Telstra Corporation hiptop Red
A new coat of hiptop paint
- User-friendly interface, excellent design, trackball, IM and e-mail features, relatively inexpensive
- No 3G, lack of video recording/playback, 2.5mm headphone jack, no A2DP Bluetooth, mediocre camera, keyboard may be a tad small for some
The hiptop gets a new coat of paint but no new features. It remains a very user-friendly device with some nice features, but multimedia buffs will be disappointed.
Price$ 679.00 (AUD)
Telstra and Motorola have partnered again to launch another hiptop device, the hiptop Red. Exclusively available on the Telstra network, the hiptop Red is basically the HipTop Slide with a new coat of paint.
The hiptop is a re-branded Sidekick device, an extremely popular smartphone in the US for teenagers and people in their early 20s. Although it appeals to the same demographic here, the hiptop Red suffers from the same issues as its predecessor — the lack of multimedia functions and the minimal feature improvements over the original hiptop device mean that many will give the hiptop Red the slip in favour of newer, more feature-rich smartphones.
The hiptop Red is an extremely well-designed device, featuring a slide-up display and full QWERTY keyboard. The 2.5in screen is crisp and clear, although it's not as rich as some newer smartphones we've reviewed.
The design of the Red is quite compact, despite the inclusion of a keyboard. It also manages to feel like a pretty solid device. The sliding mechanism is smooth and the buttons and controls — with the exception of the two difficult-to-reach function buttons on the top #8212; are easy to use and well placed, particularly the intuitive trackball. Some people may be disappointed with the small keyboard, but we were typing at very reasonable speeds after just a few hours of use, so its learning curve isn't steep.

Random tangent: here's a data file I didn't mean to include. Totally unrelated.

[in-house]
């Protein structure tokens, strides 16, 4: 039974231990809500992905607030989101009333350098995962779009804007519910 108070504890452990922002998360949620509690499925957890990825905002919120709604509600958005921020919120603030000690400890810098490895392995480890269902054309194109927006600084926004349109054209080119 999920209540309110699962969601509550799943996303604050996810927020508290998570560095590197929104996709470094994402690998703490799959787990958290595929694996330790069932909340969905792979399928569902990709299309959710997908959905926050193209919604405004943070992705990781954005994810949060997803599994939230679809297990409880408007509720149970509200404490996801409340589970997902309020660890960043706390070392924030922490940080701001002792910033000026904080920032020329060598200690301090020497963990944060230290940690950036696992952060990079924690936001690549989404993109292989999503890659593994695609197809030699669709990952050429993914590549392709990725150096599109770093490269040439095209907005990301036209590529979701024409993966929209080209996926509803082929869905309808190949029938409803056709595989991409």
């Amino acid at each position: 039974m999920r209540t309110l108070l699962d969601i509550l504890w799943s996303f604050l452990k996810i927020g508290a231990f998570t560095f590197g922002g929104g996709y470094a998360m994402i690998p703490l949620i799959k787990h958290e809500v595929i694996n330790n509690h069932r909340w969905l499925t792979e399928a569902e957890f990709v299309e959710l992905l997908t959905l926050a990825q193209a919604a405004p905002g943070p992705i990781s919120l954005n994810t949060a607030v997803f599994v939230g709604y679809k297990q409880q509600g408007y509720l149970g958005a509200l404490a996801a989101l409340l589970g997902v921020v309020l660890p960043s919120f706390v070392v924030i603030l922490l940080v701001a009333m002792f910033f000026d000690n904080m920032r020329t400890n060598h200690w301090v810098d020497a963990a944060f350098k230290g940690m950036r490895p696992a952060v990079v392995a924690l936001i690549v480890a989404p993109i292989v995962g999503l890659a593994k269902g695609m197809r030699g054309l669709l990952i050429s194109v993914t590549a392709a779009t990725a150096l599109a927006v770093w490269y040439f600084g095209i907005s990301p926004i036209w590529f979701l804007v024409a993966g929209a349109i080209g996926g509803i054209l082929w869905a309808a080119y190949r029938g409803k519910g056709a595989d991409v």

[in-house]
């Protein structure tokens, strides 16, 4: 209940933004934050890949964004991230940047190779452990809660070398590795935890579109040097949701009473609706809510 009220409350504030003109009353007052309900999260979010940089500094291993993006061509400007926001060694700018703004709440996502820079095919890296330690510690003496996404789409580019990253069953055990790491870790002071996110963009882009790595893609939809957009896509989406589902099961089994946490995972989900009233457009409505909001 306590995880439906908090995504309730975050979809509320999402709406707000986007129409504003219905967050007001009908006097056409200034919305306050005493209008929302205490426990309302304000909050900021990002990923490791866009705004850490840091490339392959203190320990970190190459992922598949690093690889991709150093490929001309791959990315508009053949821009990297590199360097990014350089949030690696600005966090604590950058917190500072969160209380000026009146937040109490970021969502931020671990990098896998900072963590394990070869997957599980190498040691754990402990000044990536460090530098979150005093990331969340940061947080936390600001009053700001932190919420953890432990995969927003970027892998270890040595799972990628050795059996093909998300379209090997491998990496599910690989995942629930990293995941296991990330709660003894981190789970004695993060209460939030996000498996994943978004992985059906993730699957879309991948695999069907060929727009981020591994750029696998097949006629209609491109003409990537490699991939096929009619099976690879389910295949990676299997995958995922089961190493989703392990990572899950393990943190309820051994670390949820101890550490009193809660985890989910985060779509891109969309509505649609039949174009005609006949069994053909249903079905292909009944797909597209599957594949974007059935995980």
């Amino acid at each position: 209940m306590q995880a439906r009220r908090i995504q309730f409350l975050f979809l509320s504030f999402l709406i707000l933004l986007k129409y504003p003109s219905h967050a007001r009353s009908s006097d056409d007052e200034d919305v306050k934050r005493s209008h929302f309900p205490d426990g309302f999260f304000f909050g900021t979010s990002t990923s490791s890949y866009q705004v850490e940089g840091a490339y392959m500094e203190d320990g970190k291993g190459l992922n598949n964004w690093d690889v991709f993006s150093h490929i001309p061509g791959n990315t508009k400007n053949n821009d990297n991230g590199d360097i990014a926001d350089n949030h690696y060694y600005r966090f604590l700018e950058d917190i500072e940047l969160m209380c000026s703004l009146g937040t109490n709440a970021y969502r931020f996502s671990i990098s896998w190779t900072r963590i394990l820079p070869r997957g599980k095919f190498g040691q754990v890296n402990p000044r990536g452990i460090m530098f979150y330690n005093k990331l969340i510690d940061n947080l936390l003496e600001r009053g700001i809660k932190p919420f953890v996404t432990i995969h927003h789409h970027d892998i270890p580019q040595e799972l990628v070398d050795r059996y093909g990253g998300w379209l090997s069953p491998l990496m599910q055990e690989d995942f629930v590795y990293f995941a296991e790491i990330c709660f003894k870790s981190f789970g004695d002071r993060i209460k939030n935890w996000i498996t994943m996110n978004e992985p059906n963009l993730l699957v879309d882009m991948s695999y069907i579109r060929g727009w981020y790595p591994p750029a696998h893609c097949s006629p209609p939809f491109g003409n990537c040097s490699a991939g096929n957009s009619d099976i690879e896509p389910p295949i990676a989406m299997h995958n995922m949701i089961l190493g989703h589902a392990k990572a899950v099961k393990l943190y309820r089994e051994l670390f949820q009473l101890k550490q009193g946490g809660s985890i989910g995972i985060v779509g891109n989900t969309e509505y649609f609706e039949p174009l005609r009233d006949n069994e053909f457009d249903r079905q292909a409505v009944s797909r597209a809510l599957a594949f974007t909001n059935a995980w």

The menu system and user interface in general is excellent and the trackball makes it easy to use. Menu icons on the main screen are laid out in a semi-circle and are easy to select using either the trackball or the four-way navigational pad. The animated menu screens when switching between applications are a nice touch, as are the button shortcut commands.
The biggest drawback of the hiptop Red is the lack of 3G and Wi-Fi connectivity. The included Internet browser works reasonably well, but network speeds on EDGE will leave you frustrated. Also perplexing is the hiptop's lack of multimedia features — although it includes an MP3 player, songs can only be played through a microSD card (not included), the headphone jack is 2.5mm rather than the standard 3.5mm and there is no A2DP Bluetooth profile. There is also no video playback or video recording and the 1.3-megapixel camera doesn't include a flash, self-portrait mirror or autofocus.
The strength of the hiptop is its messaging and e-mail functions. The interface and ease of use is excellent, with both Windows Live Messenger and Yahoo! Messenger applications installed. The Red can handle up to three POP3 and IMAP e-mail accounts, in addition to the included hiptop e-mail address. The e-mail application works well, but slow network speeds mean that downloading large messages can take some time. The Red also comes with a MySpace Mobile application — a version of the popular social-networking site for mobile phones. It is quite impressive, with most functions, including uploading photos, available.
Other features of the Red include speed dialling and call forwarding, three-way calling and a hands-free speakerphone; there is no voice dialling. Call quality is a mixed bag: the volume is generally loud, but it can be difficult to hear with heavy background noise. Bluetooth is present and worked well for hands-free calling with a Bluetooth speakerphone, but we had some trouble sending files from our computer.